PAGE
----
The air of urban desolation soon gives way to richly wooded embankments and the green tinge of dappled sunlight through the leaves. It’s quite a remarkable transition. Only the ever-present garbage and graffiti remind you that you’re actually still in the suburbs and the ‘real’ countryside is still half a day’s cruise away.

We tried to tempt Blue and Lou for a rummage here. There are some good spots along the towpath by Bridge 86. There are even better spots in the offside woodland which looks as if some effort has been made to put in decent paths and steps leading to the water. It seemed to be a popular picnic spot.

Pal's first lock entry of the day

Pal's first lock entry of the day

I think this stretch would be worth another visit. We’d certainly like to stop and wander around the Tyseley museum some day. Apparently there’s also a brilliant science museum nearby. Nathan was asking whether we could stop and have a wander around – what a sensible child. I think he sees a future in getting the right balance of cruising and sightseeing. We still tend to stay on the move – maybe when we feel we’ve done the entire network then we’ll do it again, but with more stops along the way.

The reason for pressing on was practical. There were advantages to reaching our target of Catherine De Barnes reasonably early. Pal had parked his car in the pub car park (with their permission), ready for the trip home. We’d decided to eat there as well so it was all starting to look like a late night. More alarmingly, Nathan had a weekly French test on Monday and I can honestly say that he had no hope of passing based on the accumulated

Top of the Camp Hill Flight

Top of the Camp Hill Flight

language skills of the adults present!

The Boat Inn at Catherine de Barnes (walk back to the canal bridge, cross over and there’s the pub) is yet another ‘Chef and Brewer’. The dogs are only allowed in the garden, but it was a lovely evening so that wasn’t a problem. The service was efficient and pleasant, the food reliable, reasonably priced and plentiful (especially the puddings); what’s more, the chef wasn’t too proud to cook four sausages for the dogs!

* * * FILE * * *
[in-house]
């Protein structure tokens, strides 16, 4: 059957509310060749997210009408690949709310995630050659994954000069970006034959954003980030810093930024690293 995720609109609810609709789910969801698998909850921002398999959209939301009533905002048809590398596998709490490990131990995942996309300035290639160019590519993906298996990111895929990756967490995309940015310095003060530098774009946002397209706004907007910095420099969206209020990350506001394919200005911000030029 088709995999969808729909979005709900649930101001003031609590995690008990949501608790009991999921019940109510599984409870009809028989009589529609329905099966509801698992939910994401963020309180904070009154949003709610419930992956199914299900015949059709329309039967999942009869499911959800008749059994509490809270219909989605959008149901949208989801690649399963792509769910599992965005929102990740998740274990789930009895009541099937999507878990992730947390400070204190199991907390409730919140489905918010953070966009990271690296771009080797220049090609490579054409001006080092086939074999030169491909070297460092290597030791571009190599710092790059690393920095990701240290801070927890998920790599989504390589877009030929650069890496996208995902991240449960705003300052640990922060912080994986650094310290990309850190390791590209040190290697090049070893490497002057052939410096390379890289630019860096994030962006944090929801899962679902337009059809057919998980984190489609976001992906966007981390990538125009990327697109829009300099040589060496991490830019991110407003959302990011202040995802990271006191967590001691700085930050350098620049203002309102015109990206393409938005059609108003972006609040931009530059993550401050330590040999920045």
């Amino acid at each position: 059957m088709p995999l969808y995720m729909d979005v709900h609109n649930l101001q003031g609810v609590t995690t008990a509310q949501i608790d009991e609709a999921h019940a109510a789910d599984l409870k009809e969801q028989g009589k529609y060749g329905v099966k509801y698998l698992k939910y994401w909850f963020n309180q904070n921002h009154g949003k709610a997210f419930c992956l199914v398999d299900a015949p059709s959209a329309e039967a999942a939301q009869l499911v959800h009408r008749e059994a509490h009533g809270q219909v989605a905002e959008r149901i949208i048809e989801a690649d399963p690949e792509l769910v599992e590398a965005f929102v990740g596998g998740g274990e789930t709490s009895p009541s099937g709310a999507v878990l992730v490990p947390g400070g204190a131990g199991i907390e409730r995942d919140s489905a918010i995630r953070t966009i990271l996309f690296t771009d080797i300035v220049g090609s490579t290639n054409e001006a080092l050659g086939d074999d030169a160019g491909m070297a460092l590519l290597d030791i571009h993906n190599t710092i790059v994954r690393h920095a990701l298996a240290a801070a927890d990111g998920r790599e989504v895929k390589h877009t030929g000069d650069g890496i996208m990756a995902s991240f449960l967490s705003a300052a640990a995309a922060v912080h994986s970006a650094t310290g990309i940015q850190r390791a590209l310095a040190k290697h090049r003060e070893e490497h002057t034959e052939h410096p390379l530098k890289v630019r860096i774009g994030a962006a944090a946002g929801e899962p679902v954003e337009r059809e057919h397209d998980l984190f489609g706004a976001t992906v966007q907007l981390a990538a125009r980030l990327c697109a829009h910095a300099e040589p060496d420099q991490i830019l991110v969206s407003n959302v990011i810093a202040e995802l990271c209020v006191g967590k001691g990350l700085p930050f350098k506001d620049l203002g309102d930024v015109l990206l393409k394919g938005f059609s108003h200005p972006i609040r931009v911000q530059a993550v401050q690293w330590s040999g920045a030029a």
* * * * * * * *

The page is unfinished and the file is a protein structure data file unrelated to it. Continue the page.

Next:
We said goodbye to Liz and Pal with some reluctance – it’s been wonderful to meet up. The fact that Liz and I spent most of the day gossiping explains why Indigo Dream has acquired a few more scratches, especially in the Ashtead Tunnel, which I swear has sagged even more since last year. We’re heading south to Stratford next but when we head back north for the rest of the summer we’ll inevitably swing past Birmingham again, giving us the perfect excuse for another get-together. Nathan thoroughly approved!

Photo Blog

Going through Birmingham by canal is just so interesting. This has been such a great day’s cruising, we took loads of photos but how do you fit them in? How do you select which are worth keeping? Well here are a few:

Looking back up the Farmers Bridge Flight

Looking back up the Farmers Bridge Flight

Looking down the flight

A457 Bridge - Looking down the flight

I think this is lock 6

I think this is lock 6

There are useful Interpretation Boards on the flight

There are useful Interpretation Boards on the flight

Emerging out from under the BT & Brindley Towers

Emerging out from under the BT & Brindley Towers

This time we managed to pass boats in sensible places

This time we managed to pass boats in sensible places

and another easy place to pass a boat

and another easy place to pass a boat

Fantastic mix of old and new on the Farmers Bridge Flight

Fantastic mix of old and new on the Farmers Bridge Flight

We have just been under that!

We have just been under that!

In the pound between Aston & Farmers Bridge

In the pound between Aston & Farmers Bridge

Aston Junction

Aston Junction

Old Photo: Top of the Aston Flight in 2005

Old Photo: Top of the Aston Flight in 2005

Old Photo: Aston Junction in 2005

Old Photo: Aston Junction in 2005

Turning into the Digbeth Branch

Turning into the Digbeth Branch

We safely moored on the Digbeth Branch

We safely moored on the Digbeth Branch

Ashtead Tunnel

Ashtead Tunnel

More Locks!!

More Locks!!

Aquaducts, railway bridges, road bridges - this short branch was it all!

Aqueducts, railway bridges, road bridges - this short branch was it all!

Bordesley Junction

Bordesley Junction

First of the Camp Hill Locks

First of the Camp Hill Locks

Heave .....

Heave .....

Lock 55

Lock 55

Big Bend below Lock 54

Big Bend below Lock 54

Lock Crew at Work

Lock Crew at Work

Canal silently slips past, unseen from the railway above

Canal silently slips past, unseen from the railway above

Camp Hill Top Lock - useful services on the right

Camp Hill Top Lock - useful services on the right

Old Industry by B91

Old Industry by B91

Did you have a good day?

Did you have a good day?